After the subprime mortgage fraud scam exploded, Wall Street was left scrambling for new securities machines that would generate the same guaranteed record profit. They looked for and found other corners of the loan industry to infect. One of these chosen dark corners is the auto industry. The greed mentality of Wall Street coupled with the lack of any serious punishment for wrong doing drives fraud even to the point of collapsing the economy. Since Wall Street has repeatedly demonstrated it's devoid of any consideration of public good, we must create alternatives that are dedicated to it: Public Banks.
As Bloomberg calls it, the scam is "classic subprime: hasty loans, rapid defaults, and at times outright fraud."
Dealers partnered with financing engines, such as the partnership Fiat Chrysler made with Banco Santander, to create powerful subprime machines.
Predictably, Wall Street rewarded loans given without verifying incomes or jobs.
For instance, Santander checked incomes on fewer than 1 out of every 10 loans packaged into $1 billion of bonds, according to Moody's. The largest portion were for, you guessed it, Chryslers.
Auto loan fraud, unsurprisingly, is also approaching levels seen in mortgages during the bubble. You know how this goes: Santander enabled a group of "fraud dealers" to put buyers into cars they couldn't afford, with loans it knew they couldn't repay, lawsuits allege. Dealers would add in imaginary options like sunroofs or alloy wheels to inflate a car's value.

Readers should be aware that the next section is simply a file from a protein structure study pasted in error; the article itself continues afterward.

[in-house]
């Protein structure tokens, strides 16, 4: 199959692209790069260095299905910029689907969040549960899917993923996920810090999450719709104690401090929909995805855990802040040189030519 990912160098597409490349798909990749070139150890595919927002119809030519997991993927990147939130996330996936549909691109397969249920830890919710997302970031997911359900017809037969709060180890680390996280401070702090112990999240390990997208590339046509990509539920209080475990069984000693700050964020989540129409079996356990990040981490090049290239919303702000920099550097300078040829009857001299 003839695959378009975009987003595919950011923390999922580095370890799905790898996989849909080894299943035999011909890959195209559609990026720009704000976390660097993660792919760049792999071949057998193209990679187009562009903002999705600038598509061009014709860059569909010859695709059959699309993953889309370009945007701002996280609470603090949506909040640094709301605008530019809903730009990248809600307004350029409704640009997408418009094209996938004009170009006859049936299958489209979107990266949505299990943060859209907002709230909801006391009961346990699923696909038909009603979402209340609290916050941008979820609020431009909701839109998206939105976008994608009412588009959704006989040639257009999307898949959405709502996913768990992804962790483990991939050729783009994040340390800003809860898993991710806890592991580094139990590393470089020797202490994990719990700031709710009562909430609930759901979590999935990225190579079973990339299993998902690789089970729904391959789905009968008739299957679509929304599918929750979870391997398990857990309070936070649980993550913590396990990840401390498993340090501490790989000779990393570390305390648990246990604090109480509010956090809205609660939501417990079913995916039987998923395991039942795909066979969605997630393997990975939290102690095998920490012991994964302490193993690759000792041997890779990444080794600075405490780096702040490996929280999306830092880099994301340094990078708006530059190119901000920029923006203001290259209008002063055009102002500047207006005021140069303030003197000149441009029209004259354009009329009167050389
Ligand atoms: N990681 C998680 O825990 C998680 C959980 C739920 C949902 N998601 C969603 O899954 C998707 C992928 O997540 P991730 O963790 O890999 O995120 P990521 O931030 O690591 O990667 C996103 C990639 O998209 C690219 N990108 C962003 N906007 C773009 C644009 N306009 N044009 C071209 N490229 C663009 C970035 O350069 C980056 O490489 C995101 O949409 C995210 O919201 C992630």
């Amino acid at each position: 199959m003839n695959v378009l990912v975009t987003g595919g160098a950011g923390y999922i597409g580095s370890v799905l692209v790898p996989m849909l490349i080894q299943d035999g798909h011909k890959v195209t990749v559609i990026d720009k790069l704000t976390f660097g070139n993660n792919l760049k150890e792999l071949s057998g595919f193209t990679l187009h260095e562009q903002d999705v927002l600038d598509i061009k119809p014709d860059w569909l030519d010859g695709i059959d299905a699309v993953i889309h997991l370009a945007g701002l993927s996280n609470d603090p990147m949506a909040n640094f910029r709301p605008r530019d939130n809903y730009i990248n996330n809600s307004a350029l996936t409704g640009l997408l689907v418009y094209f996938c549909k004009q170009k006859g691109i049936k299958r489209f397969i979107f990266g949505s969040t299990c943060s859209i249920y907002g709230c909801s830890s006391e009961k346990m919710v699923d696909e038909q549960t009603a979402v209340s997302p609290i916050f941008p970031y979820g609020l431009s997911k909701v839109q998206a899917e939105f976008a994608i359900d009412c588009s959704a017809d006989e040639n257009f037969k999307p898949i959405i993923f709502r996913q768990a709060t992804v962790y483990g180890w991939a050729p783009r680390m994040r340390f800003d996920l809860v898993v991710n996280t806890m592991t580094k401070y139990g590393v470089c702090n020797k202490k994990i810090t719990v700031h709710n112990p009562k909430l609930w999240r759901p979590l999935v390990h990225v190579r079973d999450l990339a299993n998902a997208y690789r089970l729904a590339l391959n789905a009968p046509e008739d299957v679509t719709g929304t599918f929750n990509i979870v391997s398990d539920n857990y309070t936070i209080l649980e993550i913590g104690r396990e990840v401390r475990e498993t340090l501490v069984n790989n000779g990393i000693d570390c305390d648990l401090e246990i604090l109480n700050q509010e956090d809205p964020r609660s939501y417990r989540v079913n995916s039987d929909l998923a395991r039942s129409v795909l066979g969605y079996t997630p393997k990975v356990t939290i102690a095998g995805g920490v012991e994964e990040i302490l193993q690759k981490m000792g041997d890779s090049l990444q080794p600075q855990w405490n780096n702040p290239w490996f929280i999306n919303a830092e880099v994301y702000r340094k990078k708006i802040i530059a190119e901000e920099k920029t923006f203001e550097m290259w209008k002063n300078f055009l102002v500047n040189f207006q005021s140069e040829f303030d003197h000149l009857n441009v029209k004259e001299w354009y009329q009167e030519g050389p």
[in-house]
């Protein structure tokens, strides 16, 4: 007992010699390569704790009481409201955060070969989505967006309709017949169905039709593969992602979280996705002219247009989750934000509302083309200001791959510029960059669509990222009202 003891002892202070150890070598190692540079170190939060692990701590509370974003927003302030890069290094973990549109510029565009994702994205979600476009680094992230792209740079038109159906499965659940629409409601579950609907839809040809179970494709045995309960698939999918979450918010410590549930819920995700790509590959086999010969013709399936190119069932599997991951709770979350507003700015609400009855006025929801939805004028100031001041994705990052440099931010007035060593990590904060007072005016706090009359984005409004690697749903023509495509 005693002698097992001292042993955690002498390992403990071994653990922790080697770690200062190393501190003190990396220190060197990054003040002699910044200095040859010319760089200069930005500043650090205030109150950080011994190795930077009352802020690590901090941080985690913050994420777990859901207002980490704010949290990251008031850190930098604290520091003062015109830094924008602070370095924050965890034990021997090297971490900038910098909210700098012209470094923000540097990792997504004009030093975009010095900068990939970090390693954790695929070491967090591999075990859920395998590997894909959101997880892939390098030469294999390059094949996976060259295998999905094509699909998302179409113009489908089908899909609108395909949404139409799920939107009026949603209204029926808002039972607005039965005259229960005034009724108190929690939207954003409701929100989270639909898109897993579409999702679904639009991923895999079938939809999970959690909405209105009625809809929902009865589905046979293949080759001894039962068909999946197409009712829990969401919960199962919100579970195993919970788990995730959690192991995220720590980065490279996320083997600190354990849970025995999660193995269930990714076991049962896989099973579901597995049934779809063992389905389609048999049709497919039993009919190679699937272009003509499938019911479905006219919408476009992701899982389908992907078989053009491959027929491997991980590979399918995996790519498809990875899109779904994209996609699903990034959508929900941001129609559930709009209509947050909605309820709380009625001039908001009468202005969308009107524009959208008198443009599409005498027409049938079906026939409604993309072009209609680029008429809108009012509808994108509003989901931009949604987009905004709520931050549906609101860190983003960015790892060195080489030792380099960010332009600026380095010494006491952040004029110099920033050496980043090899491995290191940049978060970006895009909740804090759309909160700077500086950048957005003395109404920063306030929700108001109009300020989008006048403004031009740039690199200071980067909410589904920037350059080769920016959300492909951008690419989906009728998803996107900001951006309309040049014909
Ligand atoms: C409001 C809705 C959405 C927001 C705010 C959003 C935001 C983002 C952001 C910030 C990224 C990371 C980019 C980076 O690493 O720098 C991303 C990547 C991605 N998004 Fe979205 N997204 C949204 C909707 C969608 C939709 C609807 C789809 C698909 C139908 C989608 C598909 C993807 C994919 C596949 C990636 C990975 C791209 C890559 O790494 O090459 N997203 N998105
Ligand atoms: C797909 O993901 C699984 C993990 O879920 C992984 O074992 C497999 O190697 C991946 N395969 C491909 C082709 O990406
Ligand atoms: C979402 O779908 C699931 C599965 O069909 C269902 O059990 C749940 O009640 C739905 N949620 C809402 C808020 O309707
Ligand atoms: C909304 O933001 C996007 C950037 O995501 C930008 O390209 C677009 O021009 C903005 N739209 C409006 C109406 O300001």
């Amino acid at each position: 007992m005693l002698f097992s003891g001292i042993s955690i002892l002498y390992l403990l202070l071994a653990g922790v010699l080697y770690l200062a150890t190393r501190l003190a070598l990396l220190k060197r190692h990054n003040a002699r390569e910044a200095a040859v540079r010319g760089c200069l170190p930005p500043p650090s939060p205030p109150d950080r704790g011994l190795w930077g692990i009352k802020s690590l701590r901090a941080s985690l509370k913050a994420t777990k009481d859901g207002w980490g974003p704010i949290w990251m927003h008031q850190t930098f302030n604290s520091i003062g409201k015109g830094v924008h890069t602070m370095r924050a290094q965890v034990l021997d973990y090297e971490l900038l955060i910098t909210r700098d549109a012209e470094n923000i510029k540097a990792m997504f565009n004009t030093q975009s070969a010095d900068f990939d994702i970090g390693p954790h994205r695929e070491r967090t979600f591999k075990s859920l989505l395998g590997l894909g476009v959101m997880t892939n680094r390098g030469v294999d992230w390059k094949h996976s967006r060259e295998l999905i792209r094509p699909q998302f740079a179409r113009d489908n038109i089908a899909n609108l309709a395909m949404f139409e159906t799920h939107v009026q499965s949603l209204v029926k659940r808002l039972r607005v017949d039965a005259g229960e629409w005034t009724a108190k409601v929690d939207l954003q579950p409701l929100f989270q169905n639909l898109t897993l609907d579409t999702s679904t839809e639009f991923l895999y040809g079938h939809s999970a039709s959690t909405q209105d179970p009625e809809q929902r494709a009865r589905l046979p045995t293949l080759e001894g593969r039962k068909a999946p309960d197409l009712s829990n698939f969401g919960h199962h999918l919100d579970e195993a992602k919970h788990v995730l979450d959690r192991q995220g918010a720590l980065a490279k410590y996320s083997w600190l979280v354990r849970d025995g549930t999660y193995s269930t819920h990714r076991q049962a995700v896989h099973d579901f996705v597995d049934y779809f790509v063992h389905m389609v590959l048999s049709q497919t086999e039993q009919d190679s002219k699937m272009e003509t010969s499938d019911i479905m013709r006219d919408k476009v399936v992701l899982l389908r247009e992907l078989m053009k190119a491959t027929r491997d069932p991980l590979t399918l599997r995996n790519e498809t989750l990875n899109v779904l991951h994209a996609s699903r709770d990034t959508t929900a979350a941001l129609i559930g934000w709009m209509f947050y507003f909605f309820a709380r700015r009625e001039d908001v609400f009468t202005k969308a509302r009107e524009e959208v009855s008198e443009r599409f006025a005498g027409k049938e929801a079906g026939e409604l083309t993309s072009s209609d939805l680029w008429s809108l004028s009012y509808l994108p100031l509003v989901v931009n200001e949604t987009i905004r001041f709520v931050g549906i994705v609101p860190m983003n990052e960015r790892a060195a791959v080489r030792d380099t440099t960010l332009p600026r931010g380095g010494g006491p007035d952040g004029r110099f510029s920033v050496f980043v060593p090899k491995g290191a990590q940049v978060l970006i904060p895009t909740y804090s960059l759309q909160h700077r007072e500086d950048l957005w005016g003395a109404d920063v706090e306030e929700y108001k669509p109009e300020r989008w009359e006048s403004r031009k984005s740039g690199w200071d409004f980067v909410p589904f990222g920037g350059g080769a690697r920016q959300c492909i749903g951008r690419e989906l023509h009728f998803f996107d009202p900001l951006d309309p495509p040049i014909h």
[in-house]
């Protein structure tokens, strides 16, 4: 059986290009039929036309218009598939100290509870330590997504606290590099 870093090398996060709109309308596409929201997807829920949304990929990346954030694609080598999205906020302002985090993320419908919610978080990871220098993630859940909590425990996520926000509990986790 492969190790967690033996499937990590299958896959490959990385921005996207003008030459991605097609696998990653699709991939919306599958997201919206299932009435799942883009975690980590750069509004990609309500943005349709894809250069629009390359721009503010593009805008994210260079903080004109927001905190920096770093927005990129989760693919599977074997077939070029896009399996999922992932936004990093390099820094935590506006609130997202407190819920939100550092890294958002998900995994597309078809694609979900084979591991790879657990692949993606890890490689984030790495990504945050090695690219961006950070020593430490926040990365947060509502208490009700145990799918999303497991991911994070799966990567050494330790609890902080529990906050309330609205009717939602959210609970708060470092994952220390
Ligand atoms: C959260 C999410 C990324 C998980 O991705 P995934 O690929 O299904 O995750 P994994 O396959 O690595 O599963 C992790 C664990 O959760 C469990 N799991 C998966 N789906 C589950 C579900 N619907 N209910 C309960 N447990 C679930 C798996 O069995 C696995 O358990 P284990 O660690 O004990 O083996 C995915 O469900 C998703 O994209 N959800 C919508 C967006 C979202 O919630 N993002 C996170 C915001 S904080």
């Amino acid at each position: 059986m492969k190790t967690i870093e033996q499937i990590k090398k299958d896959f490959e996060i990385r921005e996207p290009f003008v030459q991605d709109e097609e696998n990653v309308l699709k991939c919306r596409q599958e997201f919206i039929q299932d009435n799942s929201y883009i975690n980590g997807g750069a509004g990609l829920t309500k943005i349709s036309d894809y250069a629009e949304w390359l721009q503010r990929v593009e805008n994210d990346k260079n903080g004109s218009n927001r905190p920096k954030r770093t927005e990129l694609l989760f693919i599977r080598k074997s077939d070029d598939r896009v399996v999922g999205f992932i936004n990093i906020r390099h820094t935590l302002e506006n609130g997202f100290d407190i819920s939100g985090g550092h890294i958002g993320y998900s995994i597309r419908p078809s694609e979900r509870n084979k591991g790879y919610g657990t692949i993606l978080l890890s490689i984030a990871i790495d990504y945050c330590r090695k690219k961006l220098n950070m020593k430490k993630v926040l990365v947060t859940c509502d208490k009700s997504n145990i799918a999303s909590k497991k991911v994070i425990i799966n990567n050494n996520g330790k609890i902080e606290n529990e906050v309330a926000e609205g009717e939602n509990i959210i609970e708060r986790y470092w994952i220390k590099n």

Santander, in step 3 of the scam, then resold the debt, which often had rates over 15 percent, feeding them to greedy, don't-ask-questions ABS investors. Securities made up of such debt can offer yields as high as 5 percent — triple that of Treasuries.
Now, as expected, comes the crash. The rate of delinquencies in subprime auto loans originated by auto finance companies has nearly doubled since 2011. Asset-backed securities are showing signs of stress.
The 90-plus-day delinquent rate for subprime auto loans originated by auto finance companies is now close to 10% — higher than the highest rate after the dot-com crash and near the highs of 2009 after the financial crisis.
The industry has little reason to change given the success of Wall Street's securitization machine.
Wall Street's appetite for high-yield investments and embrace of the bundled instruments that bury fraud will continue to keep the loan scams going until we decide enough is enough.
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